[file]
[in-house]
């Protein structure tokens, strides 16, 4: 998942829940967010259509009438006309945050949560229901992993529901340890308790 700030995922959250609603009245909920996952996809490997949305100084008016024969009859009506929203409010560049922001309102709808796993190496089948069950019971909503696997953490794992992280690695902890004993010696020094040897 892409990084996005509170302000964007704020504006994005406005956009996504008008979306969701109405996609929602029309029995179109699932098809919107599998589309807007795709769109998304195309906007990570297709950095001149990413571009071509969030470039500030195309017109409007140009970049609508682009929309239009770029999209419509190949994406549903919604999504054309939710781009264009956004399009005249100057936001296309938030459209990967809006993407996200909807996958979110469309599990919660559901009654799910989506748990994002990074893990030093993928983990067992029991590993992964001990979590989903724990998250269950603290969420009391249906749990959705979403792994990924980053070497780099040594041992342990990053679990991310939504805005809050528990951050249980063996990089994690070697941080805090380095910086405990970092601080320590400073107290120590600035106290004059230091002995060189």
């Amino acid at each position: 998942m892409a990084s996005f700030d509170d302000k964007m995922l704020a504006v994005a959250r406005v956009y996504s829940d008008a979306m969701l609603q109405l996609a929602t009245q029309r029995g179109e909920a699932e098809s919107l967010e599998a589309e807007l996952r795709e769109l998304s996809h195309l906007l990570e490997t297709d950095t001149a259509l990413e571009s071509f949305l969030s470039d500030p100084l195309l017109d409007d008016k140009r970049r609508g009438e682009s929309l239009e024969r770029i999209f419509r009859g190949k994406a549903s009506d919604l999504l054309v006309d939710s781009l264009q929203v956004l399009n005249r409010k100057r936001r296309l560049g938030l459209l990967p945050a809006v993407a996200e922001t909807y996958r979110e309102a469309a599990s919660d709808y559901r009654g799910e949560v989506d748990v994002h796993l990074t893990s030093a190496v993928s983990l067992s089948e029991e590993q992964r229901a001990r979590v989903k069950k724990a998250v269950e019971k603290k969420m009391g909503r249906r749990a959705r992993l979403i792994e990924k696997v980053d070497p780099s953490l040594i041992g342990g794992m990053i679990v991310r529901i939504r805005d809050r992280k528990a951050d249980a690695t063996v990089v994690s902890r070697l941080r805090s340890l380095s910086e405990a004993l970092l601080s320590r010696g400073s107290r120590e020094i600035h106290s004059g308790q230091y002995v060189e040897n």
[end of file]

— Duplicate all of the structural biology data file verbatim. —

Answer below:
[in-house]
């Protein structure tokens, strides 16, 4: 998942829940967010259509009438006309945050949560229901992993529901340890308790 700030995922959250609603009245909920996952996809490997949305100084008016024969009859009506929203409010560049922001309102709808796993190496089948069950019971909503696997953490794992992280690695902890004993010696020094040897 892409990084996005509170302000964007704020504006994005406005956009996504008008979306969701109405996609929602029309029995179109699932098809919107599998589309807007795709769109998304195309906007990570297709950095001149990413571009071509969030470039500030195309017109409007140009970049609508682009929309239009770029999209419509190949994406549903919604999504054309939710781009264009956004399009005249100057936001296309938030459209990967809006993407996200909807996958979110469309599990919660559901009654799910989506748990994002990074893990030093993928983990067992029991590993992964001990979590989903724990998250269950603290969420009391249906749990959705979403792994990924980053070497780099040594041992342990990053679990991310939504805005809050528990951050249980063996990089994690070697941080805090380095910086405990970092601080320590400073107290120590600035106290004059230091002995060189």
């Amino acid at each position: 998942m892409a990084s996005f700030d509170d302000k964007m995922l704020a504006v994005a959250r406005v956009y996504s829940d008008a979306m969701l609603q109405l996609a929602t009245q029309r029995g179109e909920a699932e098809s919107l967010e599998a589309e807007l996952r795709e769109l998304s996809h195309l906007l990570e490997t297709d950095t001149a259509l990413e571009s071509f949305l969030s470039d500030p100084l195309l017109d409007d008016k140009r970049r609508g009438e682009s929309l239009e024969r770029i999209f419509r009859g190949k994406a549903s009506d919604l999504l054309v006309d939710s781009l264009q929203v956004l399009n005249r409010k100057r936001r296309l560049g938030l459209l990967p945050a809006v993407a996200e922001t909807y996958r979110e309102a469309a599990s919660d709808y559901r009654g799910e949560v989506d748990v994002h796993l990074t893990s030093a190496v993928s983990l067992s089948e029991e590993q992964r229901a001990r979590v989903k069950k724990a998250v269950e019971k603290k969420m009391g909503r249906r749990a959705r992993l979403i792994e990924k696997v980053d070497p780099s953490l040594i041992g342990g794992m990053i679990v991310r529901i939504r805005d809050r992280k528990a951050d249980a690695t063996v990089v994690s902890r070697l941080r805090s340890l380095s910086e405990a004993l970092l601080s320590r010696g400073s107290r120590e020094i600035h106290s004059g308790q230091y002995v060189e040897n």